The power of prayer

Can prayer change God’s mind?

That is what I want us to consider today. In light of Tropical Storm Chantal passing us by without leaving a bucket of water or enough wind to disturb dry leaves; did the prayers of God’s people change His mind, or influence the outcome?

Let’s assume Latoya is getting married on Saturday and her fervent request is now, “Lord please don’t let it rain on Saturday”.

If God were to respond to her request, it would be necessary for Him to change a high pressure system 500 kilometres wide and 8,000 metres above the middle of the Atlantic Ocean. Not only that, he must have made these adjustments a week ago.

It should also be noted that this change would have major impact on weather systems around the world. Although we all pray for sunny days, we tend to forget that thermodynamics, not theology, is the basis of modern meteorology.

With the right equipment, the complex subject which is meteorology becomes a relatively accurate science despite all its variables.

Countless persons have spoken of and written about the complexities of God’s omnipotence, omnipresence, omniscience, sovereignty, providence and free will; all of which are interconnected.

The early Greeks could not accept a god that could be influenced by any outside sources and therefore concluded that God is immutable — that is, he never changes. This theology carries with it God’s absolute sovereignty and control.

Is it possible that early Christians adopted this Hellenistic idea and concluded that nothing can change the mind of God? Just a thought, but perhaps the immutability has more to do with God’s character than God’s predetermined actions.

We say God is omnipotent — having absolute power; and sovereign — nothing happens unless God causes or permits it. This idea supports that no prayer can change God’s mind and biblically we could find a great deal of evidence to support this claim.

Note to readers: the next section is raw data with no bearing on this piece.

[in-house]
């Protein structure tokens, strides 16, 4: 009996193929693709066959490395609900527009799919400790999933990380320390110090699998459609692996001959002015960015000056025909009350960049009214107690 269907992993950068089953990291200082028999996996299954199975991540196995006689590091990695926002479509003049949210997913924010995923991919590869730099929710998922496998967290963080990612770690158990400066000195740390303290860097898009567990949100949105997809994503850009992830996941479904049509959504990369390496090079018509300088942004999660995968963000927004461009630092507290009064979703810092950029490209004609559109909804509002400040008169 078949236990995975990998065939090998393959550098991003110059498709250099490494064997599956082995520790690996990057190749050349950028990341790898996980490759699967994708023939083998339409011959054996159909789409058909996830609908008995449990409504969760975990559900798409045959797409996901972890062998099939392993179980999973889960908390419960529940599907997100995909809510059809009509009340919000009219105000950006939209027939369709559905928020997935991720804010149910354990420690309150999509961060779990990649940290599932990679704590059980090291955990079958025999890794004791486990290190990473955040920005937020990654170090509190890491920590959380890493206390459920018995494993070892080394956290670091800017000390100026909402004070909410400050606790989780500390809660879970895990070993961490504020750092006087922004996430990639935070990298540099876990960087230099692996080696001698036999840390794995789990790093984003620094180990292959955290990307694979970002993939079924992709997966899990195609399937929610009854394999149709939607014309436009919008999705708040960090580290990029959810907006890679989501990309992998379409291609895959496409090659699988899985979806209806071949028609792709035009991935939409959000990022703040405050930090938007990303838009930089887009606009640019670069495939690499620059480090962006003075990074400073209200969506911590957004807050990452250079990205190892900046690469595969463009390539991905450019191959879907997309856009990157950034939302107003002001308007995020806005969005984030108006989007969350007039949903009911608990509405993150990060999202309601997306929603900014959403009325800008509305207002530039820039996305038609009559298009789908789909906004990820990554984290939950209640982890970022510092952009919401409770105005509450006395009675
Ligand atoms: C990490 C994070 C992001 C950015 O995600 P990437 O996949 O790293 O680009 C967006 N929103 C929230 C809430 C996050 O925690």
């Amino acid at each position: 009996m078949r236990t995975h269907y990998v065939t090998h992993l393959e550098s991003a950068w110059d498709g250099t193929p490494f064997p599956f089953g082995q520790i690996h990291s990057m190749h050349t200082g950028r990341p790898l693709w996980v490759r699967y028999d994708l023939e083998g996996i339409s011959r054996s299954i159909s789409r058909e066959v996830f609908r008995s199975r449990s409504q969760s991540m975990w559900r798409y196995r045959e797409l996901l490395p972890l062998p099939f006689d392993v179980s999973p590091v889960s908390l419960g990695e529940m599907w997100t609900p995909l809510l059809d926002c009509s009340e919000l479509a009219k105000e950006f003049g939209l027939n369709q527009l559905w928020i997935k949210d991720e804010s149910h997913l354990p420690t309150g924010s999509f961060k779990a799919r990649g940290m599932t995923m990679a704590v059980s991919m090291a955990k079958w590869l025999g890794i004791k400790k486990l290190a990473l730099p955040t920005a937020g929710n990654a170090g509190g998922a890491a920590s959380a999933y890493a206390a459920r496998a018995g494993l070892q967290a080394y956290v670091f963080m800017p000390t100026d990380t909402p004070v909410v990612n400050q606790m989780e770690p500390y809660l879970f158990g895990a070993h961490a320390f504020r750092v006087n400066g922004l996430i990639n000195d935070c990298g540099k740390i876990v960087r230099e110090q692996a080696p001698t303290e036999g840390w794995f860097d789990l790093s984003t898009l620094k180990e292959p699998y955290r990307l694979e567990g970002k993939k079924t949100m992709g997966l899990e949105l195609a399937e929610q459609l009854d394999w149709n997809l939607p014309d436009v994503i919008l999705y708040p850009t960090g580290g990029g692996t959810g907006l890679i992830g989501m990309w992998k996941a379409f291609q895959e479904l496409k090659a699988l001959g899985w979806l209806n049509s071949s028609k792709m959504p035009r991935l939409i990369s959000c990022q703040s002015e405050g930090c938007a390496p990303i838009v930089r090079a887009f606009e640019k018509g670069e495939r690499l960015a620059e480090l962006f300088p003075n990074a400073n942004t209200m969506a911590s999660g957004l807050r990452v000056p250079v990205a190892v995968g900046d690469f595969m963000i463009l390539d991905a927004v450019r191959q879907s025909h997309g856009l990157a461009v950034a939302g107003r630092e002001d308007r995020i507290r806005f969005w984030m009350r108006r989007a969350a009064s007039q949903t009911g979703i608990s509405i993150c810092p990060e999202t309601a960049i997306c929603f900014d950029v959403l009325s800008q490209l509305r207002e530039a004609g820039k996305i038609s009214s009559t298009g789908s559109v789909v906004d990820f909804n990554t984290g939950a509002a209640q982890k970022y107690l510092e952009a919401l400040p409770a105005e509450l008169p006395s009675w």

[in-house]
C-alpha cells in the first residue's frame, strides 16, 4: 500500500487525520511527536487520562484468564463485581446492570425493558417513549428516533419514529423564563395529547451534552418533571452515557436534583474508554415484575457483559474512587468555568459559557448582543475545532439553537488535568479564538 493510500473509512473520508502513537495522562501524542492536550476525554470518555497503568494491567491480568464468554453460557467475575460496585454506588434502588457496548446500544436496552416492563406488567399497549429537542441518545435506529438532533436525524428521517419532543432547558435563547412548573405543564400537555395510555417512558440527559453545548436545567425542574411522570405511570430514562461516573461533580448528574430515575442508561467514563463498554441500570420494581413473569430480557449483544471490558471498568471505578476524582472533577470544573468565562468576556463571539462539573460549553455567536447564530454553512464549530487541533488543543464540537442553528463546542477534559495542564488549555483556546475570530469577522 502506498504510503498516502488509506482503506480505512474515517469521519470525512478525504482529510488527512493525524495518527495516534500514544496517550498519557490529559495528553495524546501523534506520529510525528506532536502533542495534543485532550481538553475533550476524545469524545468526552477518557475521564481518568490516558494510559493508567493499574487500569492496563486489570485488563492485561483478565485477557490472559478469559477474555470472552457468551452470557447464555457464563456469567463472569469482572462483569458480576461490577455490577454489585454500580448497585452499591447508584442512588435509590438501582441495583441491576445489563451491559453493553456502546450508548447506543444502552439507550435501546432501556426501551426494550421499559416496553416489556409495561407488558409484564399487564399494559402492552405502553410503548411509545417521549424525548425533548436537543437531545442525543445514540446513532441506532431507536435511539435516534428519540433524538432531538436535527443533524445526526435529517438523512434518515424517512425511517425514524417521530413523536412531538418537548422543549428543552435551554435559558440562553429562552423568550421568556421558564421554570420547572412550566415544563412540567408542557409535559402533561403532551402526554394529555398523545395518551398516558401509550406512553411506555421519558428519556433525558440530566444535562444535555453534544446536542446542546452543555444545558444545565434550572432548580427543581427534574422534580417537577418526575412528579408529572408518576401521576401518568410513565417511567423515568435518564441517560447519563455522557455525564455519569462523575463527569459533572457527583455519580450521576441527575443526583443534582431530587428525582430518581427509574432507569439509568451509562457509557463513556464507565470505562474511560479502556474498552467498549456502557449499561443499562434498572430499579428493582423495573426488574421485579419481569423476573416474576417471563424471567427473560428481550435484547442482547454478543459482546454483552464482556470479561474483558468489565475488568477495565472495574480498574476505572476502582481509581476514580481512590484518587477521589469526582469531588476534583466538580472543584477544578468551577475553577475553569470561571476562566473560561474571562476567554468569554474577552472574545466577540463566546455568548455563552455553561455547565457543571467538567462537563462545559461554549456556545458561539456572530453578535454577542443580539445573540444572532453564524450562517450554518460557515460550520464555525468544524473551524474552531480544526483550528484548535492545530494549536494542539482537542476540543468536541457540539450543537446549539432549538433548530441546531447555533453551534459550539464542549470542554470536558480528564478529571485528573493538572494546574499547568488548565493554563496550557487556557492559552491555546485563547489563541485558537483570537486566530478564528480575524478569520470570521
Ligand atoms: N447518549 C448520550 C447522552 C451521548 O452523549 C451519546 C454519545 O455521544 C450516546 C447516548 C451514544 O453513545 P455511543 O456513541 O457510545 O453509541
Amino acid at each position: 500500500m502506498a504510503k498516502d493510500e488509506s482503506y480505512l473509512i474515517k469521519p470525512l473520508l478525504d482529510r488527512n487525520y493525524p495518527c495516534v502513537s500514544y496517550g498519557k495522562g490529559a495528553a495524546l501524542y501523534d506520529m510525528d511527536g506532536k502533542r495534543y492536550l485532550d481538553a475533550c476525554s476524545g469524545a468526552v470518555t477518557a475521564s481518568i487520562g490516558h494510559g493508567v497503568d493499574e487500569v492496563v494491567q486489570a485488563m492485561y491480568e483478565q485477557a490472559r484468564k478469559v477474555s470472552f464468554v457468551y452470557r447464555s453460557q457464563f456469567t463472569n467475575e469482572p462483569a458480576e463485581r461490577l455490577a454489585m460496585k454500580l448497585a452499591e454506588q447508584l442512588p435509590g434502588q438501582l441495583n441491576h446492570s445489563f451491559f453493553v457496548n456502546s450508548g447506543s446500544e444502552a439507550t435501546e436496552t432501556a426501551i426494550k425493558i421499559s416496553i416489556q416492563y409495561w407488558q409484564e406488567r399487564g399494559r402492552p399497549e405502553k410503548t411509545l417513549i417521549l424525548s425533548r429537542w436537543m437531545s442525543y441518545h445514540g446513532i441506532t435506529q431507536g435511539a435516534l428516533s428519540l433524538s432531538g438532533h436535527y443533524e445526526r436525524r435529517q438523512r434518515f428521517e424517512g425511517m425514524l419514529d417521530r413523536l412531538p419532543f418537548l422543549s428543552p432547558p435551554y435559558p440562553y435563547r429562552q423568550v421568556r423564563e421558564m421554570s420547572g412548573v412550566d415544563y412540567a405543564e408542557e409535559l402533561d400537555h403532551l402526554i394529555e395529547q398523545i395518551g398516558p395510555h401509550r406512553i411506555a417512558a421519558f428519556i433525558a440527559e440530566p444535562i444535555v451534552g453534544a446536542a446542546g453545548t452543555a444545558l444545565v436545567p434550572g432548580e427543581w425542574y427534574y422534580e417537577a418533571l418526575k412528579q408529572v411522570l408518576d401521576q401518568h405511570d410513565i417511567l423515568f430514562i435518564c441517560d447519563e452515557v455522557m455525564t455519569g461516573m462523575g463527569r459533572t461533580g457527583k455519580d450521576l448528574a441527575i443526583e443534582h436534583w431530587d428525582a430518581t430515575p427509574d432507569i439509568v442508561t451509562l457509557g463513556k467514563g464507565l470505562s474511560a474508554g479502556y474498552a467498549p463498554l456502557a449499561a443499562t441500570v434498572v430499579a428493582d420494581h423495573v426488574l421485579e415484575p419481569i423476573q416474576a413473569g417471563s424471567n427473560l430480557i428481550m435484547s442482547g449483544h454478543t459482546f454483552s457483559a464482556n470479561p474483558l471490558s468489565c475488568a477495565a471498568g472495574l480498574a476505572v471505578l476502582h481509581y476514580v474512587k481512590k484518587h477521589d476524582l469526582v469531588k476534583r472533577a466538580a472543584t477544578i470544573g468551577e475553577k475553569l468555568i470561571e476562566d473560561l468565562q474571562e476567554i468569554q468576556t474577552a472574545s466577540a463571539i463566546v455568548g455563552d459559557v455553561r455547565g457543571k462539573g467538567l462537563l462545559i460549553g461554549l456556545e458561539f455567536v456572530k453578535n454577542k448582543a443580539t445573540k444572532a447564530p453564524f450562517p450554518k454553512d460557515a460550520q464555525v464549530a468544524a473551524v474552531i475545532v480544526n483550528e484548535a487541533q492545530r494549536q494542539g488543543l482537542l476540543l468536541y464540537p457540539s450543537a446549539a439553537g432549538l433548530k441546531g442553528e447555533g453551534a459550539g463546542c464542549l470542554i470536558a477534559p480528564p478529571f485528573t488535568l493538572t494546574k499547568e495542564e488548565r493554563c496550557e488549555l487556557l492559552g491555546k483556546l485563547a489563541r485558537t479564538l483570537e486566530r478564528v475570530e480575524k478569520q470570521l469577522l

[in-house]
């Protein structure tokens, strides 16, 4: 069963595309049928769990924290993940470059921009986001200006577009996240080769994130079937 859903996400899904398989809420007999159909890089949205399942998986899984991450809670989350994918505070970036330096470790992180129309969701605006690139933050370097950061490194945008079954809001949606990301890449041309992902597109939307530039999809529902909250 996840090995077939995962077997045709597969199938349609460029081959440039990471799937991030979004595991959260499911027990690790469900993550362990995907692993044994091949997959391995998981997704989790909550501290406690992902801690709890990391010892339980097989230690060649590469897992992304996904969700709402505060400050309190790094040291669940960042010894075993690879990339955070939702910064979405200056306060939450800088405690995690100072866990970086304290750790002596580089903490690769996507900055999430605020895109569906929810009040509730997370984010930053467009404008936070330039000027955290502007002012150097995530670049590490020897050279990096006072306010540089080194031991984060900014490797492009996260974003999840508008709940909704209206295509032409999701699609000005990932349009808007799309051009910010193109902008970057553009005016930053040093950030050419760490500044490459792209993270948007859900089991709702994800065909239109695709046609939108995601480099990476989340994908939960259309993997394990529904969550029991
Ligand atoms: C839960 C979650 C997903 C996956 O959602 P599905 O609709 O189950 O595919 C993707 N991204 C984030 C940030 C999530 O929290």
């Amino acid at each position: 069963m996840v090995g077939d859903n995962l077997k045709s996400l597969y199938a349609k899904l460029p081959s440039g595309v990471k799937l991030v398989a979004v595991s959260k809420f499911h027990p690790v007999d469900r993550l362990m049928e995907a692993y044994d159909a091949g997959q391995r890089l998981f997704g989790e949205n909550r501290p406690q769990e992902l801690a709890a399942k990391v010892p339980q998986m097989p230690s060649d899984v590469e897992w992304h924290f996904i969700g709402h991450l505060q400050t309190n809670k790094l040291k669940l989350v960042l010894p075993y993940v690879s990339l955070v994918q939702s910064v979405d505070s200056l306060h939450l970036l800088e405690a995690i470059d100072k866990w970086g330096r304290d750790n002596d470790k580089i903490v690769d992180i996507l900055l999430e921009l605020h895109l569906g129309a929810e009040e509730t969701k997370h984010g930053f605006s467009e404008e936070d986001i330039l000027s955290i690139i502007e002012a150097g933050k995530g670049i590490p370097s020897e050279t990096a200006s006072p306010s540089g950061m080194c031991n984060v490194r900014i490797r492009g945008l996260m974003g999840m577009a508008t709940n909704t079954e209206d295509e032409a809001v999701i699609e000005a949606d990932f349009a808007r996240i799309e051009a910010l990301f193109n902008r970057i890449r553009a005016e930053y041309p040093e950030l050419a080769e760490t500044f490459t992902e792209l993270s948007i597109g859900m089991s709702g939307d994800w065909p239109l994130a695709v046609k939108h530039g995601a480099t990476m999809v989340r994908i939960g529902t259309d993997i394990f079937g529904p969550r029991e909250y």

Exodus 32:9-14 informs us that in response to Moses’ prayer for the people of Israel, God had second thoughts. At first he tells Moses, “They are a stiff-necked people. Now leave me alone so that my anger may burn against them and that I may destroy them.”

But Moses replies: “Lord, why should your anger burn against your people, whom you brought out of Egypt with great power and a mighty hand? Why should the Egyptians say, ‘It was with evil intent that he brought them out, to kill them in the mountains and to wipe them off the face of the earth’? Turn from your fierce anger; relent and do not bring disaster on your people. Remember your servants Abraham, Isaac and Israel, to whom you swore by your own self: ‘I will make your descendants as numerous as the stars in the sky and I will give your descendants all this land I promised them, and it will be their inheritance forever.”

God relents and the threatened disaster never comes. Did that happen last week?

Probably what happened is that the storm passing by Barbados has more to do with the storm being influences by the weather around it than God saying “I will spare little Barbados with them sinful people cause the Christians praying.”

God is not a puppet waiting for us to pull His strings or massage vigorously with pious words so we are contented. It is hard to see God as outside the workings of this world, but the reality is that we all have free will and when it is exercised we continue to add to a string of events that have already been set into motion.

The reaction of our environment is due to some of the choices we make. The use of aerosols, the indiscriminate dumping of garbage, the chopping down of trees all influence how the weather or effects of the weather “treat us”.

The average Christian tends to believe that they are special and God has a special place for them, that He knows them by name and that they can plead and beg and get, or is it “pray” and get what they want.

We should all consider that we have free will and that as Christians, free will should be exercised in doing the will of God, which is to love God with all our being and to love our neighbours as ourselves.

When we view God as interfering in the everyday working of the world it then becomes easier to blame God and say foolish things like the people in Haiti don’t believe in God that is why they get devastate and that God is a Bajan.

What does that mean for the people of Florida, practically everything that comes off the Atlantic impacts on them. Not because they are the most wicked state or because nuff Haitians live there, but because of their location and the pattern which the weather follows.

I am not saying God does not intervene because I pray he does for my sake, but He has already set the world in motion, we as human beings are already in motion and all these actions cause reactions and the cycle goes on.

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